There has been quite a lot of argy bargy in the recruitment space recently following the launch of the ‘Apply with LinkedIn’ button, hot on the heels of their IPO announcement. A large amount of the debate is centred around the impact of the tool and, given LinkedIn’s ever extending reach into resourcing, whether it will replace/kill off the CV.
Regular readers of this blog will know that over the years I’ve definitely fallen out of love with the CV. Given the advancements in technology you would have thought we would have come up with a better way of presenting ourselves. Which I guess is where those that sit on the pro LinkedIn side of the fence are right now – This IS the CV replacement we have all been waiting for. And I have to say, I do find that appealing. Personally I’ve become very attached to my LinkedIn profile simply because it pretty much sums me up, is easy to update and I know where it is – no digging round in folders and comparing ‘last updated’ dates etc etc. Also, my LinkedIn profile points to all the other bits that reflect who I am including this blog and my twitter stream.
However, those that sit on the other side of the fence in the defence of the CV, including Steve Ward from Cloud Nine Recruitment make a valid point about how largely unflexible the LinkedIn profile is. What if, as often happens, I want to re position my experience in a certain way to highlight a certain skill set, relevant to that great job im up for? Indeed, some people maintain multiple CV’s for this very purpose.
Anyway, the whole debate got me thinking about the LinkedIn profile and how it actually does compare. Now, one of the benefits of doing what I’m doing now is that I frequently get asked to look at technology, specifically new recruitment and assessment technology. One such piece of tech that came across my path recently is www.CVScore.co.uk from the new career management solutions company Workpepper. The concept is simple but quite clever – take the requirements of several thousand seasoned corporate recruiters and distill down what they look for in a good CV. Pop that into an alogorhythm and hey presto – a CV grading device. Makes you wonder why no one ever did that before doesn’t it?!
To those of you well versed in recruitment tech this wont be new to you as it is licensed in the UK from RezScore.com in the US. However, seeing the pre launch UK version got me thinking – how would my Linkedin profile compare to my CV? So without further ado, I gave it a spin. First up, my CV. Recently updated in January of this year, results were mildly pleasing – a relatively pleasing B+! See Below:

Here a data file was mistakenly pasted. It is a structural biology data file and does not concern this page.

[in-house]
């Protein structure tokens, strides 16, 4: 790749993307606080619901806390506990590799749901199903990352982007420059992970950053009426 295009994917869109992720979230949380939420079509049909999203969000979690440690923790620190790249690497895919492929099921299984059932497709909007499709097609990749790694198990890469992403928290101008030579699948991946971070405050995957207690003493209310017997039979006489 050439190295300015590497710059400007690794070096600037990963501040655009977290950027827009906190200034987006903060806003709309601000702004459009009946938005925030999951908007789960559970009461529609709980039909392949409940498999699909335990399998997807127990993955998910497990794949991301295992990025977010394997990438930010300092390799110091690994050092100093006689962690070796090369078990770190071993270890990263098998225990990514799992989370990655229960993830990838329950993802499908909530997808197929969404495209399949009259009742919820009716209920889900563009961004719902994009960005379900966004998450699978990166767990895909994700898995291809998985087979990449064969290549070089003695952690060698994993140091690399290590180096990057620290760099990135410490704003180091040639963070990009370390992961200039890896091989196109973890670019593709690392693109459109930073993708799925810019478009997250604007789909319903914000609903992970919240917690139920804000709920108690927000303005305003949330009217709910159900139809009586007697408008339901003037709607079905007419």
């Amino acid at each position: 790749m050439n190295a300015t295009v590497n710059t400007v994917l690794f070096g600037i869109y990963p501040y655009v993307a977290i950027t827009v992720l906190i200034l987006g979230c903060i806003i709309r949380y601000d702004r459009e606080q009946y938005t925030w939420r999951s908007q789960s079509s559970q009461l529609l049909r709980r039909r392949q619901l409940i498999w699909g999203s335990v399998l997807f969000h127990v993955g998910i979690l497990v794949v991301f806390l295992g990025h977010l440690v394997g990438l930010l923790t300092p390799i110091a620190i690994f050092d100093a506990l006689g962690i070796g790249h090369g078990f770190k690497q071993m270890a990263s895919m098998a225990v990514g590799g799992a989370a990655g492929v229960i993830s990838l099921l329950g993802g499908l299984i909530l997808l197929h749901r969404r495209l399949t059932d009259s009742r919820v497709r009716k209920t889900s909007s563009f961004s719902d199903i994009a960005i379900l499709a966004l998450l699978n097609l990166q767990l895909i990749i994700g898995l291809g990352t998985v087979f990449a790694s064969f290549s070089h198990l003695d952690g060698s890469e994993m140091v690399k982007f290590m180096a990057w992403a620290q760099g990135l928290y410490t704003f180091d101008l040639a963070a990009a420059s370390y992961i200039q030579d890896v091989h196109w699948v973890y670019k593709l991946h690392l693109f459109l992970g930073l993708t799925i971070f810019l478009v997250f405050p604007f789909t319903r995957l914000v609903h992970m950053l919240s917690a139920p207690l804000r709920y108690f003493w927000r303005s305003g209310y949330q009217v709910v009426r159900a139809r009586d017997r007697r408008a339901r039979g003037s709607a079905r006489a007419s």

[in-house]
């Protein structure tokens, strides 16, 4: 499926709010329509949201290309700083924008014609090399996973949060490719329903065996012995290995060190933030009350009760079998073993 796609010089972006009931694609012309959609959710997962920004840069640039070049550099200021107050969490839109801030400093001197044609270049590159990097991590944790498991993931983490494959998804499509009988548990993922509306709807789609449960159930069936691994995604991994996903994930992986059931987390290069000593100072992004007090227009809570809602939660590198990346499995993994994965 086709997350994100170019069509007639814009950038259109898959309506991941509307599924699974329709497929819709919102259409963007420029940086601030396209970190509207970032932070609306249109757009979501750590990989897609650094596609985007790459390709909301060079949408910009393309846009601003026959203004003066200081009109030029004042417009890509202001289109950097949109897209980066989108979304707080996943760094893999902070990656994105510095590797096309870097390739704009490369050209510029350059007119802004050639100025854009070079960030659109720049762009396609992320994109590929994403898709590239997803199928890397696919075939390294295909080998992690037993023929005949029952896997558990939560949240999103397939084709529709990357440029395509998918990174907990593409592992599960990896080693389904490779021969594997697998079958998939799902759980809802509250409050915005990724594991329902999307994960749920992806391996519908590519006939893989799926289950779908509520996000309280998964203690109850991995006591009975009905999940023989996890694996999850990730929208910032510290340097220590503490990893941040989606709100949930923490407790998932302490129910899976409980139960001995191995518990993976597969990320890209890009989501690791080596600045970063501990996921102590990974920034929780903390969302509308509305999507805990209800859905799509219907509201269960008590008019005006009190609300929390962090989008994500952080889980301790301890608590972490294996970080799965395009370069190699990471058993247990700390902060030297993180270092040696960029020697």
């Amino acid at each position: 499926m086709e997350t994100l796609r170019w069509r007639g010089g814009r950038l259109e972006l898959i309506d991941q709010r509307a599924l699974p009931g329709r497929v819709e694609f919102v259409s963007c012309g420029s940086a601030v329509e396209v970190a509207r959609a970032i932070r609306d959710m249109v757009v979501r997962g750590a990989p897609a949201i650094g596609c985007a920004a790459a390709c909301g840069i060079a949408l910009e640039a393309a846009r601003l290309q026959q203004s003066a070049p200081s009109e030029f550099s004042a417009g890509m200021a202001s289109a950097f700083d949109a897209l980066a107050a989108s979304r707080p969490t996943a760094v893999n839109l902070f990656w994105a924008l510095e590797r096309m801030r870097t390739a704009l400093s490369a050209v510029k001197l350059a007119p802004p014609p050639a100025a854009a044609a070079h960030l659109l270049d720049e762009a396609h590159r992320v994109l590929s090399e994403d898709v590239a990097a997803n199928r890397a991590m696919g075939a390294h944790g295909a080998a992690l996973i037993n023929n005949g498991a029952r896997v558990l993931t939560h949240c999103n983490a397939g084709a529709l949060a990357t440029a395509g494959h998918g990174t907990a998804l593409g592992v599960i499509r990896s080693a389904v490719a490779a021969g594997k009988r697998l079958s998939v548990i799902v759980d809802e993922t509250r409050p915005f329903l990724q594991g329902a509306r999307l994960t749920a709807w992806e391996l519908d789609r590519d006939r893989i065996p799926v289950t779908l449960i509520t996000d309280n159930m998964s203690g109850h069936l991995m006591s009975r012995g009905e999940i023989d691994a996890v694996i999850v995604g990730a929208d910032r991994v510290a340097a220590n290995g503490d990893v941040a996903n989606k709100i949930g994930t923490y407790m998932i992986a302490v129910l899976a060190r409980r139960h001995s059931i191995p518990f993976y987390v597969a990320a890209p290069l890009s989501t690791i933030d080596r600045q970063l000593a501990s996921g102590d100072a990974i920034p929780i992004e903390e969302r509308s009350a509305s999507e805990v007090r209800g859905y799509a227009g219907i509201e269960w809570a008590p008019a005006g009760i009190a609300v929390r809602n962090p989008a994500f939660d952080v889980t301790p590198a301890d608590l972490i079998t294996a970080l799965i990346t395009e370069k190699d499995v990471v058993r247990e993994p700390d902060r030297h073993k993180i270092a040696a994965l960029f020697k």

“Your CV is Good” it stated, although at 2 pages I was still advised that “Your CV is too long”! To understand exactly what the scores mean and to get a report on how to improve your ‘grade’ you need to invest 9.95 or more, depending on how much help you want in making it hit the spot.
Next up, my LinkedIn profile. To do the comparison I simply went to my LinkedIn page, clicked on ‘view Profile’ and chose the download as PDF option. It was this PDF that I then uploaded to CVScore. The result? Drum roll please….
Oh… A resounding “Could do better” in the form of a C-. I was also advised that “Your CV could benefit from a more professional tone”. Hmm, not good given its my profile from THE professional networking site.
So where does that leave us? Clearly, even though I like the LinkedIn profile, I have some work to do! And as for hitting the spot with hiring managers, according to CVScore, my CV is currently the medium of choice if I’m to get that coveted interview.
Having said that, I’m sure it’s not going to be long before LinkedIn work out a way of allowing us to have multiple, ‘tweaked’ profiles that we can chose to rotate as necessary. And I’m pretty sure they will charge a tidy premium for it too. Attn Ariel Eckstein – if you are not currently planning for this feature, see me after class😉
Im off to download a few of the usual suspects LinkedIn profiles and run them through the system before they get a chance to change them. Watch this space – I might just publish the grade league table…